Apple trees are one of the most widely cultivated fruit trees. Growing them requires knowledge and persistence, but equipping yourself with helpful information makes experience easier and more productive.
There are at least 7500 known cultivars - distinct plants that are cultivated because of particular and desirable characteristics they retain when propogated - of apples in the world. Popular varieties include Red Delicious, Golden Delicious, Gala, Fuji and Granny Smith.
Apple trees need full sun but can tolerate a variety of soil conditions as long as there is adequate drainage. Multiple trees must to be planted together to ensure cross pollination for bearing fruit, but they shouldn't be too close together. The North Carolina Cooperative Extension Service website provides a chart demonstrating appropriate spacing for different types of apple trees.
Growth and Care
Regular pruning dead, diseased, low- or inward-growing limbs helps to ensure proper growth of the apple tree. Prune while the trees are dormant, usually between February and April. Fertilizing the trees in early spring will keep them healthy. A good rule of thumb is to apply half a pound of fertilizer for every inch of trunk diameter.
Apple trees are harvested depending on the variety and weather conditions during any given growing season. Mature apples are harvested when they are firm to the touch, crisp in texture, and exhibit the flavors characteristic to the variety.
Pests and Disease
Pests and disease can cause major damage to apple trees, but it is possible to control and prevent the damage. Regular application of fungicides and insecticides will help protect them. You can also choose tree varieties, such as Enterprise, Liberty, and Prima, that are naturally more disease-resistant than others.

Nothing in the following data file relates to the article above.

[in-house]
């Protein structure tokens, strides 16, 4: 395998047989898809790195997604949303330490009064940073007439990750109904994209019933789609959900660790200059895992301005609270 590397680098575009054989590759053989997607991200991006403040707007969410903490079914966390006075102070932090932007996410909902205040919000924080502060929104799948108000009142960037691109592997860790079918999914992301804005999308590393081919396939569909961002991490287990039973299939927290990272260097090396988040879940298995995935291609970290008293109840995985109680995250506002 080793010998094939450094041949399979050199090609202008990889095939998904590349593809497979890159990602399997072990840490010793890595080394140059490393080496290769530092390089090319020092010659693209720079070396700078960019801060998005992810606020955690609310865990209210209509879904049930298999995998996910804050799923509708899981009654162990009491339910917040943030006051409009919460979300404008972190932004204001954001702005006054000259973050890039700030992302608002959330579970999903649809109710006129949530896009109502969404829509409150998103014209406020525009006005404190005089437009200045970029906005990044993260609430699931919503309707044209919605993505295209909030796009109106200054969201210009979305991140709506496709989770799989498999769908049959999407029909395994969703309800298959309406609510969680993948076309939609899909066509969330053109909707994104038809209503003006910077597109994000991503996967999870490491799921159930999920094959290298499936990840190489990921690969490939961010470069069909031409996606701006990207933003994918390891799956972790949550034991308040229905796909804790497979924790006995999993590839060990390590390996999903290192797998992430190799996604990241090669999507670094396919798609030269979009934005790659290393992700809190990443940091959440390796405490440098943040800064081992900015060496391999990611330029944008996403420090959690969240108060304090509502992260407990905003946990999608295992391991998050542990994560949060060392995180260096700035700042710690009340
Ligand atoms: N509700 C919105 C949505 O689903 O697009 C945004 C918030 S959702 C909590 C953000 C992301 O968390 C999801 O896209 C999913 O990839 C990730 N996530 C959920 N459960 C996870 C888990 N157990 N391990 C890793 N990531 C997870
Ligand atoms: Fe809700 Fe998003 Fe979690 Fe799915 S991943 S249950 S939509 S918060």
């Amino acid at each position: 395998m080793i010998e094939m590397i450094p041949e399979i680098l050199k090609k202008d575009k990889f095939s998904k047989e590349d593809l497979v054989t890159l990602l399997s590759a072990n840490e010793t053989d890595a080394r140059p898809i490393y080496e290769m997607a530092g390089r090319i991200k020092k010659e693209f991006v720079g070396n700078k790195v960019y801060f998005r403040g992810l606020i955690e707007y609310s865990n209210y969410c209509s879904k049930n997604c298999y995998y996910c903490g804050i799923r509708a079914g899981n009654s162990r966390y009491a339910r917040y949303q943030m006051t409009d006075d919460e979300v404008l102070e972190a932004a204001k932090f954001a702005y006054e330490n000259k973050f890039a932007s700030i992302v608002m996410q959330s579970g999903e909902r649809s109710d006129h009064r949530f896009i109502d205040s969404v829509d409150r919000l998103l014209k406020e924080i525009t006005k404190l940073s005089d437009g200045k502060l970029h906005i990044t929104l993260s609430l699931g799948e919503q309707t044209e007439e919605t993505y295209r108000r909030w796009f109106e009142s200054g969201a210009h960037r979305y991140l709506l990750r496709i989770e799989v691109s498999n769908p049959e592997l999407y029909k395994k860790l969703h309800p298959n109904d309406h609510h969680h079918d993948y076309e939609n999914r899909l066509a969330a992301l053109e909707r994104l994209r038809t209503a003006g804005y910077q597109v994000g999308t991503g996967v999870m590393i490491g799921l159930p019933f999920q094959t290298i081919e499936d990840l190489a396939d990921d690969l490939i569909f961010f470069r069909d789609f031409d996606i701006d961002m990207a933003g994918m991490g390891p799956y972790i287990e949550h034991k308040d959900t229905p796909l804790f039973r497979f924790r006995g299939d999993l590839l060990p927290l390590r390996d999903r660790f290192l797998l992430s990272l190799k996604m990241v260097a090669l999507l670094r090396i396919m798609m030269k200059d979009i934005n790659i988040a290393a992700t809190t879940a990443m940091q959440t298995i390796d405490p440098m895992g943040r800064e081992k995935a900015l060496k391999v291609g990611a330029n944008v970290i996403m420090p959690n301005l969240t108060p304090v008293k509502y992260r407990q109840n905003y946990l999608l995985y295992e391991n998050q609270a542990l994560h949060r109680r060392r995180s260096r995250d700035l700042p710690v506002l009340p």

Maintain the trees by discarding fallen leaves and fruit, as many pests spend the winter in the debris at the bottom of the tree. Disinfect the pruning tools to prevent any diseases from spreading.
Historical evidence suggests humans have been enjoying apples since 6500 B.C.
Apples were introduced to the United States by European settlers in the 17th century.
An apple tree uses the energy of 50 leaves to produce one apple.
because one quarter of the volume of a fresh apple is air, it floats - this is what makes bobbing for apples possible.
- North Carolina Cooperative Extension: Growing Apple Trees in the Home Garden
- Freeplants.com: Growing and Caring for Apple Trees
- All About Apples
information on apple trees, apple trees, growing apple trees
About this Author
Vikki McMahon attended the College of New Jersey before experiencing a variety of career choices, including the pharmaceutical research field, the real estate industry, and the Insurance industry. She has been a freelance writer for 3 years and shares her enthusiasm for parenting and home and garden topics, with published articles appearing on stressfreeliving.com and thebabybin.com.